One day an old man, probably in his 80’s, was walking along that country road. He was tugging one of those fold-up shopping carts behind him. You know the ones; they look like a square birdcage with no top. The cage (or cart, to be precise) was full of bottles and cans. The old man had obviously been collecting them as he walked along. He was facing traffic, very wise in that area of no sidewalks and many sharp curves. We came across him at the bottom of one of the many hills on this road; he surprised us as we came around the corner. There is no shoulder on that section, so he had to walk practically in the road to avoid the drainage ditch about eighteen inches or so from his feet. Under the tattered raincoat that appeared to have once been yellow, his shoulders and back formed a question mark, asking how his body had gotten to this point. His head was protected by an equally tattered and very dirty ball cap, slightly askew – probably from wiping the sweat from his brow. He must’ve been much taller in his youth; now I could look down into his face from my 5’3″ stature. 

My husband recognized the old man. “I pass that fellow just about every time I come down this road,” he said. “I wonder where he lives.” We were headed the opposite direction and needed to be in a certain place, so we didn’t stop – but I couldn’t help feeling like we should’ve turned around and gone back to help him. I pictured his life as a young man . . . no doubt a local farmer, sturdy and accustomed to hard work, standing tall and proud, too proud to be beholden to anyone for anything if he could do it himself. I wondered if he’d had a wife. Did he have any children? Did his children know he was out walking country roads in all manner of weather? I wondered if they ever came to visit him.

As we returned from our trip about three hours later, we again passed the little old man as he was headed back out of town. His cart was now laden with grocery bags, and instead of pulling it behind him, he was walking backwards and tugging it slowly up the hills. He pulled a step, rested, then pulled another. The grocery store is at least two miles from where we crossed his path, and I’m sure he still had another five to go, as we knew he didn’t live in any of the houses on that road. I wondered how he was able to cross that four-lane highway with his slow, halting steps, and tugging a fully laden grocery cart. This time my husband pulled over to offer him a ride. The old man shook his head and smiled, showing all three teeth, and politely refused. “If I take it, I will get old,” he explained. “There’ll come a day when I can’t do this any more; until then, I’ll keep walking. But thanks anyway.” With that, he turned and slowly trudged on down the road.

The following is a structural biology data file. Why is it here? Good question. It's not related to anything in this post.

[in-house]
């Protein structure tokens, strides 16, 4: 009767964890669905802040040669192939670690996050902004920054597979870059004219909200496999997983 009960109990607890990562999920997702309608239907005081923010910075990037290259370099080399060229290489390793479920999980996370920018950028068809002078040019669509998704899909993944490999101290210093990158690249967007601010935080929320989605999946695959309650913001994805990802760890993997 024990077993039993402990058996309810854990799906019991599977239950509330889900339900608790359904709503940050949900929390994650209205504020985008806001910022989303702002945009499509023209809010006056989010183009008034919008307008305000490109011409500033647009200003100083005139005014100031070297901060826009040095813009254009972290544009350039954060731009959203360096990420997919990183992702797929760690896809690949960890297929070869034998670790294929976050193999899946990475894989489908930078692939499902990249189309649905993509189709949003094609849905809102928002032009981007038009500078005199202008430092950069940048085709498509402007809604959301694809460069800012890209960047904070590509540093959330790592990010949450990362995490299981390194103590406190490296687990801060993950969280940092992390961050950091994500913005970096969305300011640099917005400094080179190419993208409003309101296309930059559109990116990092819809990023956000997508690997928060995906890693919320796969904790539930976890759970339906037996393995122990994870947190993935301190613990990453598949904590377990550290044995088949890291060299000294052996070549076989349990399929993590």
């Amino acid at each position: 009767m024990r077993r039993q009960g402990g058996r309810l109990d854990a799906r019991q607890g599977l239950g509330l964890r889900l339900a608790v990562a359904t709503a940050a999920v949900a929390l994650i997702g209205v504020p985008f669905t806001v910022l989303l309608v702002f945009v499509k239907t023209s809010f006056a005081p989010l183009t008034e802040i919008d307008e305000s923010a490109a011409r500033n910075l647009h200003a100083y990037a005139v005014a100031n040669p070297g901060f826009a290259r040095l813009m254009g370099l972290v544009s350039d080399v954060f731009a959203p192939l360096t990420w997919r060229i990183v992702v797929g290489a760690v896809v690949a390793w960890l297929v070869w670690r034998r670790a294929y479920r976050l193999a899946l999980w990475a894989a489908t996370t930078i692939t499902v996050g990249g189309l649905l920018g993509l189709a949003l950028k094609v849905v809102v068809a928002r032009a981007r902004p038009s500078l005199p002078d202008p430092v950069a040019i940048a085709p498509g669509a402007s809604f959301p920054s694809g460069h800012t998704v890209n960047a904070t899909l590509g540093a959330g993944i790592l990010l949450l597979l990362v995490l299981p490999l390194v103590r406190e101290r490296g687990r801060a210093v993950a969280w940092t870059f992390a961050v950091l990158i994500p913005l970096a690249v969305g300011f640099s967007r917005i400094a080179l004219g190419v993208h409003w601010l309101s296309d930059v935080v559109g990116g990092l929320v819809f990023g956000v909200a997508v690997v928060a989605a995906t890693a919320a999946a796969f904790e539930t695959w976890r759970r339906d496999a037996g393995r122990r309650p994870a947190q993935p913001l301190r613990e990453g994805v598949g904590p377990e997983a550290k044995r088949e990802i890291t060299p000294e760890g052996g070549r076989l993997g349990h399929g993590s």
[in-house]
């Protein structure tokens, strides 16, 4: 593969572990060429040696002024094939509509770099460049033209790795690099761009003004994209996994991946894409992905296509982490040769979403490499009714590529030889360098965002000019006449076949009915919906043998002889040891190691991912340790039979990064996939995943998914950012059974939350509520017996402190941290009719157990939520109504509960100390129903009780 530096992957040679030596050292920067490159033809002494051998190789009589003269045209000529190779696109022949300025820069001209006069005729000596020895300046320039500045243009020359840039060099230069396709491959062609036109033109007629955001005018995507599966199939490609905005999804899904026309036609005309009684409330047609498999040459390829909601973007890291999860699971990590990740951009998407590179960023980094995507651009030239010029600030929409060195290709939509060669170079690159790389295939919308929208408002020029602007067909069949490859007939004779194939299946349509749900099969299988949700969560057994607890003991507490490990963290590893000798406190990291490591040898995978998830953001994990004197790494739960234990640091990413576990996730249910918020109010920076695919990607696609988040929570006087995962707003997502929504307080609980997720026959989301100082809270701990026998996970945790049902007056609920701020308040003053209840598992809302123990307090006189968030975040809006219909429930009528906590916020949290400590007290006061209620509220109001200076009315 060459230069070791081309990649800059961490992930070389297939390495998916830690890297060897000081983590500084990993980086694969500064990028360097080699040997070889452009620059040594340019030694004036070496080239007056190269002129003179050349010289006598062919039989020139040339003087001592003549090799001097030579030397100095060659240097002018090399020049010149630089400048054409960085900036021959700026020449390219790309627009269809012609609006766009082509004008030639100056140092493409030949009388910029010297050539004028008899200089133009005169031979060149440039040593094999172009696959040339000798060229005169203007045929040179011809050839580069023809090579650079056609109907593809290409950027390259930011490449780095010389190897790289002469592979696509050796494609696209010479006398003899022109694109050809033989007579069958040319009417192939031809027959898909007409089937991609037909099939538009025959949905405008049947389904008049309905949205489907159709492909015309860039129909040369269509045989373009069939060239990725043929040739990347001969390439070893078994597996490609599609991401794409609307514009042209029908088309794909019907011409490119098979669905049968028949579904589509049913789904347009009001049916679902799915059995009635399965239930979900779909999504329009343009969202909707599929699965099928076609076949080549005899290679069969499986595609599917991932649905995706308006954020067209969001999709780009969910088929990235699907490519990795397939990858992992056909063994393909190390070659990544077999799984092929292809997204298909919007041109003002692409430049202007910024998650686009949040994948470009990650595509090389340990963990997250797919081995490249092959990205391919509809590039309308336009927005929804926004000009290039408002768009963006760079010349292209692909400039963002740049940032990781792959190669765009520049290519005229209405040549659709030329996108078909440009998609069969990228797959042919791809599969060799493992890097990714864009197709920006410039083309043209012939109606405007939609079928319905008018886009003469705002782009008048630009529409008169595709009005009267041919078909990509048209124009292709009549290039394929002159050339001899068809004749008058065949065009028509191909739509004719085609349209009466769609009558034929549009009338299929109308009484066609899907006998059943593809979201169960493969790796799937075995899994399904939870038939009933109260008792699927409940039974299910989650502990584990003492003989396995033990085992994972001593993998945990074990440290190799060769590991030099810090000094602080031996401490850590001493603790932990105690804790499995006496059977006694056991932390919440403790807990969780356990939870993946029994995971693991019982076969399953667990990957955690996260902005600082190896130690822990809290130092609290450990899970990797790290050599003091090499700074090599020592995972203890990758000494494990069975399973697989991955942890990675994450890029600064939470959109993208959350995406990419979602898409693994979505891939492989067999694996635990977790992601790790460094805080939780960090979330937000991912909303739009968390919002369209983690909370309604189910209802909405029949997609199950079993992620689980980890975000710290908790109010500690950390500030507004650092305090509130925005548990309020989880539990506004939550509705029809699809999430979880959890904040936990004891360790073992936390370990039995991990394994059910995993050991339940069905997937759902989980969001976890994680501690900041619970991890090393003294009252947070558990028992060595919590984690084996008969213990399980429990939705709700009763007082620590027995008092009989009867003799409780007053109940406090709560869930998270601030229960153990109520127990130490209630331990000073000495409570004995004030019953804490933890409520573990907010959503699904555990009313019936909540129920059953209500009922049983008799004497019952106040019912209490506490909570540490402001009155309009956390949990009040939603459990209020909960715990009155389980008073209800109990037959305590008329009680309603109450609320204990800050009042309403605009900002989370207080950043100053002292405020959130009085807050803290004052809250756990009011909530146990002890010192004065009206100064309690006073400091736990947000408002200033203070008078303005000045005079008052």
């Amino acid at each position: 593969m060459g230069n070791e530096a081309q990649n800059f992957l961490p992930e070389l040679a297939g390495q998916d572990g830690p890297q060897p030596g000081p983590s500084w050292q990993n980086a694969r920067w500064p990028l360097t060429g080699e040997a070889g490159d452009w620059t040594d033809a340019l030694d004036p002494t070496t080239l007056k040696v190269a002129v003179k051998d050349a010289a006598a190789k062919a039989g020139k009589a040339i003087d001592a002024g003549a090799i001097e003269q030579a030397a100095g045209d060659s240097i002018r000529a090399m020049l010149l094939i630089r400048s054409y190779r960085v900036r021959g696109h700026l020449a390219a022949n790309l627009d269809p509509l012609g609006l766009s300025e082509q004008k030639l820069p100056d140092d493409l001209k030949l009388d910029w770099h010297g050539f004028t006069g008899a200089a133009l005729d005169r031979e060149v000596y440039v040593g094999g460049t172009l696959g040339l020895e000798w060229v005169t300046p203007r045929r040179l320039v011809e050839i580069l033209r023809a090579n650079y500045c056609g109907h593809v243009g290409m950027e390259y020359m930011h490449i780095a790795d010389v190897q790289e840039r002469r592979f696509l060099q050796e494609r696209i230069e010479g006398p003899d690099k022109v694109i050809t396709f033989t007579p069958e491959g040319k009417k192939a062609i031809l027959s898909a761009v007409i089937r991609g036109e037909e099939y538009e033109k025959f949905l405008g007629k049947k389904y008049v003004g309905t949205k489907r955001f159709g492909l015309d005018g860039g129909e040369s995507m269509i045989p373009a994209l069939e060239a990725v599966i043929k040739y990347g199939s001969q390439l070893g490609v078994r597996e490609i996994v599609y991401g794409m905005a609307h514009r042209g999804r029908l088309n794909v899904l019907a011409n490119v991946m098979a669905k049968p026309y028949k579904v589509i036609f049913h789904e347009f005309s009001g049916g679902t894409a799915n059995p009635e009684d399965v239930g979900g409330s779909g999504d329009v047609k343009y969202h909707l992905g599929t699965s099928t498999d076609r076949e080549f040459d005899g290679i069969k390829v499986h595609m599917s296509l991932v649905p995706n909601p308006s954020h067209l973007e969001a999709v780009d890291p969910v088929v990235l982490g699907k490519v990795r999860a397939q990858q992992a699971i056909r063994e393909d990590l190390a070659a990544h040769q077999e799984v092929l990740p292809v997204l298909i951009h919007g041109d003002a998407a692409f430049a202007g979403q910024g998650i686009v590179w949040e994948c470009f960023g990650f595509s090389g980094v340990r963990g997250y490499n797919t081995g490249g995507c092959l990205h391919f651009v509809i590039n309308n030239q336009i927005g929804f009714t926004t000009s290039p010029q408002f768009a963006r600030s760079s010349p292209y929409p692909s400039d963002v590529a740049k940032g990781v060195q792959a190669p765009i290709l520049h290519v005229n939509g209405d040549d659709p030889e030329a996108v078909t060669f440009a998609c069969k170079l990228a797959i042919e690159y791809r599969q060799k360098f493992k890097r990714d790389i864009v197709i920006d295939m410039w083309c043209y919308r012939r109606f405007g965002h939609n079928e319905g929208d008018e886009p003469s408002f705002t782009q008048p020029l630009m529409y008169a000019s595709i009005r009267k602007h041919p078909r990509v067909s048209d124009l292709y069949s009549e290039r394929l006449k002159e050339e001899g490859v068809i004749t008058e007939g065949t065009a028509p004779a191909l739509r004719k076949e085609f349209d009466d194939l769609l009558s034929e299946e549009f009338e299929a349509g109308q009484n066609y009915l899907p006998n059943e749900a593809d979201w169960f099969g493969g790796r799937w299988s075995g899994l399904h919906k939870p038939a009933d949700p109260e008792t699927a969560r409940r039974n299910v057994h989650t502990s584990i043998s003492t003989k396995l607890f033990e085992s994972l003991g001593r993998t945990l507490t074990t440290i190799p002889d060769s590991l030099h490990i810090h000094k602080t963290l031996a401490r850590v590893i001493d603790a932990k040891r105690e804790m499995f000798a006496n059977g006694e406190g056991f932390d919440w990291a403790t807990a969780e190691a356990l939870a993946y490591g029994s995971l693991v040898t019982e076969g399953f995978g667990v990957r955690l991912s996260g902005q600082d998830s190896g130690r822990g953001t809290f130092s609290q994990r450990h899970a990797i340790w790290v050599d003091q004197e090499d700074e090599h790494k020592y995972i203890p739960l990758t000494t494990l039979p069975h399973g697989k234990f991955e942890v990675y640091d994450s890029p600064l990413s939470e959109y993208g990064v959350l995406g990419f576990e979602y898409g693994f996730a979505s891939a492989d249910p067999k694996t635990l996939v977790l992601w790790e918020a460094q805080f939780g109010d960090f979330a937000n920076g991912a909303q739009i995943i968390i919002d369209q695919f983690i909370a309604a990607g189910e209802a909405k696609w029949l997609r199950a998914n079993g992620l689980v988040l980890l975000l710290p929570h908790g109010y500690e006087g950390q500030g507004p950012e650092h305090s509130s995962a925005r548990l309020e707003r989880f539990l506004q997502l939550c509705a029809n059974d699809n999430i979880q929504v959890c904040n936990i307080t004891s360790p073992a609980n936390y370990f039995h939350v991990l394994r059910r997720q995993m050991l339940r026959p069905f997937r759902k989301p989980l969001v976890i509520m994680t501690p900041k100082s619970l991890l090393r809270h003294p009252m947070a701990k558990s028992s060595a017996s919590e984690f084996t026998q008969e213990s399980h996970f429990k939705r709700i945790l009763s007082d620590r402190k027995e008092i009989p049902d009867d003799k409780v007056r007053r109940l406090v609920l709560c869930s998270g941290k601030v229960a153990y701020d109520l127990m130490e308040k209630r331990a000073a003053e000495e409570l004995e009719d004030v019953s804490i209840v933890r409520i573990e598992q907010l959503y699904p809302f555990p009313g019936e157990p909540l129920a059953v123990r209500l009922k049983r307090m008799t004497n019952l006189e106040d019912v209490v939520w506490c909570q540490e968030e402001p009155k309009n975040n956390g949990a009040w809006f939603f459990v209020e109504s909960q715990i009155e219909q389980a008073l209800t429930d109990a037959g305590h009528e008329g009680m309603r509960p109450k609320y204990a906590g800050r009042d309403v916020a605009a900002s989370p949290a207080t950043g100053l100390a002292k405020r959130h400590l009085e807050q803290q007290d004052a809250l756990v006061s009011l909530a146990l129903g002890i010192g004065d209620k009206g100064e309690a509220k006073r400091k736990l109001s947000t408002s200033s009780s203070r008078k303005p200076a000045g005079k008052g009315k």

If I take it, I will get old.

The old man on the sidewalk . . . the old lady pushing the walker . . . this old man trudging up hills and around curves with his grocery cart – were they the old ones? Or was I??

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8 thoughts on “If I take it, I will get old

  1. Yes so True LubbyGirl, the Elderly have much life wisdom that we can learn from. I spent a part of Christmas Day, with some of them in a Nursing Home and was very blessed, they were so glad they had a visitor, sadly a lot don’t but mostly they don’t complain and often they have a smile of thankfulness.

    Today is my Birthday and I’m 26 but than I am Dyslectic, so I get things back to front , I’m wondering also why 26 year olds get the Seniors pension, because I do, perhaps they think I’m older 🙄

    Many blessings to you LubbyGirl and those you Love, may the Beauty of Christmas past and the Joy of Christmas present, fill your heart with Love that overflows all year.

    Christmas Love from both of us – Anne

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    • aw – thanks so much. I saw the old man with the grocery cart again today, but the other two I haven’t seen since I wrote this. Every day when I go by where I usually see them, I think about them and wonder if they’re OK.